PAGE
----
"Portraits from Sainsbury's" - A homage to my former colleagues and co-workers
I was inspired to paint "The Sainsbury's Portraits" collection by British artist, David Hockney, who created portraits of invigilating staff at the National Gallery in London.
Usually these are the people in uniforms, sitting quietly in the corner of the gallery, barely noticed by visitors. Hockney made them works of art in their own right, rather than an anonymous part of the gallery infrastructure.
I felt strongly to follow this concept because I was part of this invisible group in the labour market, who take on low paid, but vital jobs in our community. Whether working on a till, serving fast food, filling supermarket shelves, cleaning floors, streets or cars, these people keep our communities running.
These individuals do it to support their family, home or their children's education, almost universally and regardless of circumstance.
I started working for Sainsbury's supermarket in 1987, aged 17. The job saw me through A-levels, art college, university and beyond. I wore the uniform for more than two decades.
During my time there, I had numerous roles. By the time I left the company to concentrate full time on my art, I was working the night shift at Sainsbury's flagship store on Cromwell Road, South Kensington. In homage to my colleagues and co-workers there, I decided to embark on my biggest collection of portraits to date.
Over thirty colleagues agreed to participate. Working primarily from reference photographs, the portraits show all the staff in their uniforms, filled with the integrity, respect and sense of humour that is often overlooked by the busy shopper.
They all wear the same uniform, but this is no homogeneous, anonymous group. They are educated, smart and ambitious. Many with diplomas and degrees.
For example, Caterina Colletti embarked on a three year degree course in History whilst raising three young children. Caterina says "After this I had a career in local government and was involved heavily in local politics. I was also involved in my local community. Myself and a friend of mine were the first in my borough to turn our estate into a tenants run co-operative, meaning the tenants had a say in how our estate was run, how the money was spent etc."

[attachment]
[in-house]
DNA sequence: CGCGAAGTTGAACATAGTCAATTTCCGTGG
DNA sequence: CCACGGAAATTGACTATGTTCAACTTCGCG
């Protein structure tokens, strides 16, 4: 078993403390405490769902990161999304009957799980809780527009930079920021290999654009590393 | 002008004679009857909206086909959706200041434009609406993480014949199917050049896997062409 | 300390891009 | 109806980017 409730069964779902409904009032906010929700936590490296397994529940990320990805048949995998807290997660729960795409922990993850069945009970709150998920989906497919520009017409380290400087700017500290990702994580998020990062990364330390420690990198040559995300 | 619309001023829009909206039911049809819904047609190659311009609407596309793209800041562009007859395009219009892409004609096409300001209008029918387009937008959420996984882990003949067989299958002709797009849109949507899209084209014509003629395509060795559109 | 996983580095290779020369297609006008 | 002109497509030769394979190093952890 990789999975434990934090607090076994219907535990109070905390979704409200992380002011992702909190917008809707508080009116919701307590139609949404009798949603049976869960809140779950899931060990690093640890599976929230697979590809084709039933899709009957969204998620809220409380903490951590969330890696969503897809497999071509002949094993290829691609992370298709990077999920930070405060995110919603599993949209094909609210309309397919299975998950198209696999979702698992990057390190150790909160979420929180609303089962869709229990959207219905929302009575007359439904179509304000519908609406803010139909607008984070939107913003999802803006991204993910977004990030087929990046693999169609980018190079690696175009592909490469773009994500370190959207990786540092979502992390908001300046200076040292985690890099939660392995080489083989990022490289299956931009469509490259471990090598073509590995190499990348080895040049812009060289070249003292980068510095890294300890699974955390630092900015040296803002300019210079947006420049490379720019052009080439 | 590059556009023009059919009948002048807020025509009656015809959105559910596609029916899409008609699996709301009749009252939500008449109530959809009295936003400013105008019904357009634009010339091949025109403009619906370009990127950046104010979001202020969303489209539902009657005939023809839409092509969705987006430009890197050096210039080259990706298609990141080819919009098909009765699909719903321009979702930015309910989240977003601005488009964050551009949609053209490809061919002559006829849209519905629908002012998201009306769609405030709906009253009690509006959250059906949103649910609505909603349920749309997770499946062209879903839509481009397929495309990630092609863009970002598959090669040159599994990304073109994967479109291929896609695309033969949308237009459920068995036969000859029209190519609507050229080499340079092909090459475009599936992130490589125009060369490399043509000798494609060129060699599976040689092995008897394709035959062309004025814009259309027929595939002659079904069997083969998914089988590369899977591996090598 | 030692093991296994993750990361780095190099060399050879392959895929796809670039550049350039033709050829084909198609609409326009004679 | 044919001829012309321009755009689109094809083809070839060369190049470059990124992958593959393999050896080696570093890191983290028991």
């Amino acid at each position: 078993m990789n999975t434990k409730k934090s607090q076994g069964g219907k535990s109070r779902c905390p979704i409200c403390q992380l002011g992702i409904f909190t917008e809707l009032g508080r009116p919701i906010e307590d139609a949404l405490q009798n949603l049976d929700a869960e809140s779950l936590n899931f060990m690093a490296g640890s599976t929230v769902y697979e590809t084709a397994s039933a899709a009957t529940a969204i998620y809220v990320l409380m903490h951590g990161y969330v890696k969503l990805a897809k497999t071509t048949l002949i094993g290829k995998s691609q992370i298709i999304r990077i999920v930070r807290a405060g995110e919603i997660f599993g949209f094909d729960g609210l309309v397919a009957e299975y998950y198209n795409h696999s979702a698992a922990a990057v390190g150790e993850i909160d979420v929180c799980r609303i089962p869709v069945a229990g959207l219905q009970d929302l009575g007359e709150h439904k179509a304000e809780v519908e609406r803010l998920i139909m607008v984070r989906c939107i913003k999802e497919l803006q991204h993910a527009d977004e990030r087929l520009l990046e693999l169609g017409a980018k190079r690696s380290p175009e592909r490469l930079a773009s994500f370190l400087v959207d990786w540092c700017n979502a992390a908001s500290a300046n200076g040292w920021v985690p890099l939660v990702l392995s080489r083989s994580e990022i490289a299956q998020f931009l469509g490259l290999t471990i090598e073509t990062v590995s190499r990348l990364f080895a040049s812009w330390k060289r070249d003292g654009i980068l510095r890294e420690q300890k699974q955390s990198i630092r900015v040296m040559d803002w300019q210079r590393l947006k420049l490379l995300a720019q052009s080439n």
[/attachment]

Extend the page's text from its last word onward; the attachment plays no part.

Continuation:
Trevor Gilbey, who is originally from Rainham, sings in his spare time, entering competitions up and down the country.
Raj Das from Bangladesh came to London to study. He graduated from Queen Mary's with a degree in Mechanical Engineering.
And finally Keith Hillyard as a young lad worked the summer seasons in hotels on the Isle of Wight. Keith says "I came to London to work in a larger hotel on Gloucester Road where I was introduced to a woman called Estelle. We married in 1986. That same year I moved to Sainsbury's on Cromwell Road and have been there ever since."
My objective for this collection is to allow my colleagues to step away from the pallets, leave the till and come away from the shop floor to be recognised as individuals. This is where they become visible.
All original pieces of artwork are for sale. Please contact me directly for further information
Prints and other products can be purchased through the website
Creative illustrative artist producing art inspired by my local community in Romford, Essex and beyond.
Shema Ladva - Artist © 2018. All artwork and other images on this website are the exclusive property of Shema Ladva - Artist and are protected under copyright law.
You must request and receive written permission from Shema Ladva - Artist, the sole copyright owner, to use any of these pieces of art and / or images in whole or in part.